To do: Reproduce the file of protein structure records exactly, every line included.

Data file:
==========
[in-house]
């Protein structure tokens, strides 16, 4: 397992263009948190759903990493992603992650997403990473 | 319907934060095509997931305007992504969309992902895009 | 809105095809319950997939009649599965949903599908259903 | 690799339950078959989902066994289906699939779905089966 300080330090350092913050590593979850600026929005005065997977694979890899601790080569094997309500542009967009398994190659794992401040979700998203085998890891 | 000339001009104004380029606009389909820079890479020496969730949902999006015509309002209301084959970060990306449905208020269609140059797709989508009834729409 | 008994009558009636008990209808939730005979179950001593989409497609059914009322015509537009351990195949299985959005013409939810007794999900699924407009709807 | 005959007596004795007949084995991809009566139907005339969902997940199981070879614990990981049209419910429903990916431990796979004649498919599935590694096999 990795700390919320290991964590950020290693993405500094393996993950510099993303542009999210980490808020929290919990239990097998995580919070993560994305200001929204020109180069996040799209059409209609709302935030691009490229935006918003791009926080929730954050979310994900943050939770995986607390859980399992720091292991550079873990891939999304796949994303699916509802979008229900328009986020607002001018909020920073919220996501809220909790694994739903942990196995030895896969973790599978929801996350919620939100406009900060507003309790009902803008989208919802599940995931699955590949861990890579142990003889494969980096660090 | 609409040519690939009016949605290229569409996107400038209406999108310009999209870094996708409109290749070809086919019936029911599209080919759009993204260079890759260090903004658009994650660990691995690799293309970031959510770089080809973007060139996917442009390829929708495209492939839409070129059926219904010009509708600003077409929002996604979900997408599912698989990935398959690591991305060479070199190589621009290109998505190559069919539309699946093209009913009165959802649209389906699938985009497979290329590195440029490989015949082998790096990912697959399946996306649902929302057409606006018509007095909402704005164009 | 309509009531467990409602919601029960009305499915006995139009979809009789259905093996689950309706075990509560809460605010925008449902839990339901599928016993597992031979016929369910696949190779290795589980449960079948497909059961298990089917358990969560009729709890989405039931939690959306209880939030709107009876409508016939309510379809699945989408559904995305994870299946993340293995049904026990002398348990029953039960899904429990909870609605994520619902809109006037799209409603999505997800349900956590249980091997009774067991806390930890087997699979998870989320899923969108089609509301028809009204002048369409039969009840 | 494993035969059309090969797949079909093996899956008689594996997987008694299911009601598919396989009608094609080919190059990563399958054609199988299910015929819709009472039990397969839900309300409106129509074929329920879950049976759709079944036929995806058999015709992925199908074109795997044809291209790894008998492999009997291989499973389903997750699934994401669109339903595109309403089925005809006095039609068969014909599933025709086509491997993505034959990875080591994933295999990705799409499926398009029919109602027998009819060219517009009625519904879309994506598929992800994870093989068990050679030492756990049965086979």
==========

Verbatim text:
[in-house]
């Protein structure tokens, strides 16, 4: 397992263009948190759903990493992603992650997403990473 | 319907934060095509997931305007992504969309992902895009 | 809105095809319950997939009649599965949903599908259903 | 690799339950078959989902066994289906699939779905089966 300080330090350092913050590593979850600026929005005065997977694979890899601790080569094997309500542009967009398994190659794992401040979700998203085998890891 | 000339001009104004380029606009389909820079890479020496969730949902999006015509309002209301084959970060990306449905208020269609140059797709989508009834729409 | 008994009558009636008990209808939730005979179950001593989409497609059914009322015509537009351990195949299985959005013409939810007794999900699924407009709807 | 005959007596004795007949084995991809009566139907005339969902997940199981070879614990990981049209419910429903990916431990796979004649498919599935590694096999 990795700390919320290991964590950020290693993405500094393996993950510099993303542009999210980490808020929290919990239990097998995580919070993560994305200001929204020109180069996040799209059409209609709302935030691009490229935006918003791009926080929730954050979310994900943050939770995986607390859980399992720091292991550079873990891939999304796949994303699916509802979008229900328009986020607002001018909020920073919220996501809220909790694994739903942990196995030895896969973790599978929801996350919620939100406009900060507003309790009902803008989208919802599940995931699955590949861990890579142990003889494969980096660090 | 609409040519690939009016949605290229569409996107400038209406999108310009999209870094996708409109290749070809086919019936029911599209080919759009993204260079890759260090903004658009994650660990691995690799293309970031959510770089080809973007060139996917442009390829929708495209492939839409070129059926219904010009509708600003077409929002996604979900997408599912698989990935398959690591991305060479070199190589621009290109998505190559069919539309699946093209009913009165959802649209389906699938985009497979290329590195440029490989015949082998790096990912697959399946996306649902929302057409606006018509007095909402704005164009 | 309509009531467990409602919601029960009305499915006995139009979809009789259905093996689950309706075990509560809460605010925008449902839990339901599928016993597992031979016929369910696949190779290795589980449960079948497909059961298990089917358990969560009729709890989405039931939690959306209880939030709107009876409508016939309510379809699945989408559904995305994870299946993340293995049904026990002398348990029953039960899904429990909870609605994520619902809109006037799209409603999505997800349900956590249980091997009774067991806390930890087997699979998870989320899923969108089609509301028809009204002048369409039969009840 | 494993035969059309090969797949079909093996899956008689594996997987008694299911009601598919396989009608094609080919190059990563399958054609199988299910015929819709009472039990397969839900309300409106129509074929329920879950049976759709079944036929995806058999015709992925199908074109795997044809291209790894008998492999009997291989499973389903997750699934994401669109339903595109309403089925005809006095039609068969014909599933025709086509491997993505034959990875080591994933295999990705799409499926398009029919109602027998009819060219517009009625519904879309994506598929992800994870093989068990050679030492756990049965086979």